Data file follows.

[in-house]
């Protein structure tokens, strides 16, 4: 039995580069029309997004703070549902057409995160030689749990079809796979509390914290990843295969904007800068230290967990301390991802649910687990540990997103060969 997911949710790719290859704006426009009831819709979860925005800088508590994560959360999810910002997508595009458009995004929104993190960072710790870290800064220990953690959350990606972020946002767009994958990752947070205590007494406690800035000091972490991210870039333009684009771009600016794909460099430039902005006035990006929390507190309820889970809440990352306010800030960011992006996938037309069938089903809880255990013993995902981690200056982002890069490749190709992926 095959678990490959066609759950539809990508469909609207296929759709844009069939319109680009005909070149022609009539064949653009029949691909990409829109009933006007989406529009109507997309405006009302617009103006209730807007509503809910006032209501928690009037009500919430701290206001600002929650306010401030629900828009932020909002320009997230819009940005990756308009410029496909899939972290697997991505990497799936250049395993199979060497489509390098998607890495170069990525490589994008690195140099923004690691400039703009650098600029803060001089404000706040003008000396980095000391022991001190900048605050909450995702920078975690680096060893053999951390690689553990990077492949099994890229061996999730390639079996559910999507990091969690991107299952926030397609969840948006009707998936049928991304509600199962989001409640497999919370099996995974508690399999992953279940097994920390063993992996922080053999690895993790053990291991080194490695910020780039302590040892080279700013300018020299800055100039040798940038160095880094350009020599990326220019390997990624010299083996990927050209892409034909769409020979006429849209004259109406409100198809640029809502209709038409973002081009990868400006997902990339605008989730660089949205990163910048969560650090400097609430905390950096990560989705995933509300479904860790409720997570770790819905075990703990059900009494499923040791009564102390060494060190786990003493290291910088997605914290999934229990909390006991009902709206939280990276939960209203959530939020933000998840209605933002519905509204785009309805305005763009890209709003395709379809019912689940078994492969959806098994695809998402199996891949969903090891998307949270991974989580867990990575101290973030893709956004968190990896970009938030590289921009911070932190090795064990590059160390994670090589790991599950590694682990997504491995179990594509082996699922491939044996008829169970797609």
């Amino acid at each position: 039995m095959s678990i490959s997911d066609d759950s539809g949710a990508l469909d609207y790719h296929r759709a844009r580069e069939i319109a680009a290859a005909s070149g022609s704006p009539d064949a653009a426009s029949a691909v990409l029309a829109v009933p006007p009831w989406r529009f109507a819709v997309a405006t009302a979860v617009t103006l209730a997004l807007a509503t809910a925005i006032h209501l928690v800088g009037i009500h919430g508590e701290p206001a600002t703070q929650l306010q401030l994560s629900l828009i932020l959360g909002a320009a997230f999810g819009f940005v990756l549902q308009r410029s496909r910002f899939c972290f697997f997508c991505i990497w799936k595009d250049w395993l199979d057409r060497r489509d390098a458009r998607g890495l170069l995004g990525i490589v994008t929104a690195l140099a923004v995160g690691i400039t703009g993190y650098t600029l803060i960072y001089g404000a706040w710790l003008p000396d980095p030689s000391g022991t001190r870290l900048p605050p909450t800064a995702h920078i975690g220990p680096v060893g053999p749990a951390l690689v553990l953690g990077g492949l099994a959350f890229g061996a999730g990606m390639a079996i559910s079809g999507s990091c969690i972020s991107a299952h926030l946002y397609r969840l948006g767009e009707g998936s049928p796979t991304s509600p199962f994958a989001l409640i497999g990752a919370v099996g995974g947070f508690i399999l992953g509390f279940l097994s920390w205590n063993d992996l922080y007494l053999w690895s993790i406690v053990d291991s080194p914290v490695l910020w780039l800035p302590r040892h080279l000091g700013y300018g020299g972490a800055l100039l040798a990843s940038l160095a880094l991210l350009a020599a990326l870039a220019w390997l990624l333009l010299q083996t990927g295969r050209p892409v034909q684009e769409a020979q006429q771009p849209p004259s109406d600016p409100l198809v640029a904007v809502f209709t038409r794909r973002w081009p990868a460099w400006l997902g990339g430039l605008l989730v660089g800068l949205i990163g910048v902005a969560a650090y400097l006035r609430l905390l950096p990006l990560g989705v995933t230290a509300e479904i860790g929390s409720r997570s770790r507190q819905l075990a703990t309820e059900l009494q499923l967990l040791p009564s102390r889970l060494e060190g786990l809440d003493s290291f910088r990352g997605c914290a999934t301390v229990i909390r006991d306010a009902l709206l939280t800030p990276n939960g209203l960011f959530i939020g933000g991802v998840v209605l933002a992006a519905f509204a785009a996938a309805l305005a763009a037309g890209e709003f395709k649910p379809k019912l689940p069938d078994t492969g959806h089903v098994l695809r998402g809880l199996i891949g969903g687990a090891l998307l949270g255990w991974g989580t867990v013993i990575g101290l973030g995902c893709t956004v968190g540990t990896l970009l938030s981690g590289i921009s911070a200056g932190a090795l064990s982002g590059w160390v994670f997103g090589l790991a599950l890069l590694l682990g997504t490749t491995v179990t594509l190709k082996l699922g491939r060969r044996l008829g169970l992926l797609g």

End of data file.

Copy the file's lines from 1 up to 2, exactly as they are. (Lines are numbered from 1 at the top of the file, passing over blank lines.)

[in-house]
């Protein structure tokens, strides 16, 4: 039995580069029309997004703070549902057409995160030689749990079809796979509390914290990843295969904007800068230290967990301390991802649910687990540990997103060969 997911949710790719290859704006426009009831819709979860925005800088508590994560959360999810910002997508595009458009995004929104993190960072710790870290800064220990953690959350990606972020946002767009994958990752947070205590007494406690800035000091972490991210870039333009684009771009600016794909460099430039902005006035990006929390507190309820889970809440990352306010800030960011992006996938037309069938089903809880255990013993995902981690200056982002890069490749190709992926 095959678990490959066609759950539809990508469909609207296929759709844009069939319109680009005909070149022609009539064949653009029949691909990409829109009933006007989406529009109507997309405006009302617009103006209730807007509503809910006032209501928690009037009500919430701290206001600002929650306010401030629900828009932020909002320009997230819009940005990756308009410029496909899939972290697997991505990497799936250049395993199979060497489509390098998607890495170069990525490589994008690195140099923004690691400039703009650098600029803060001089404000706040003008000396980095000391022991001190900048605050909450995702920078975690680096060893053999951390690689553990990077492949099994890229061996999730390639079996559910999507990091969690991107299952926030397609969840948006009707998936049928991304509600199962989001409640497999919370099996995974508690399999992953279940097994920390063993992996922080053999690895993790053990291991080194490695910020780039302590040892080279700013300018020299800055100039040798940038160095880094350009020599990326220019390997990624010299083996990927050209892409034909769409020979006429849209004259109406409100198809640029809502209709038409973002081009990868400006997902990339605008989730660089949205990163910048969560650090400097609430905390950096990560989705995933509300479904860790409720997570770790819905075990703990059900009494499923040791009564102390060494060190786990003493290291910088997605914290999934229990909390006991009902709206939280990276939960209203959530939020933000998840209605933002519905509204785009309805305005763009890209709003395709379809019912689940078994492969959806098994695809998402199996891949969903090891998307949270991974989580867990990575101290973030893709956004968190990896970009938030590289921009911070932190090795064990590059160390994670090589790991599950590694682990997504491995179990594509082996699922491939044996008829169970797609």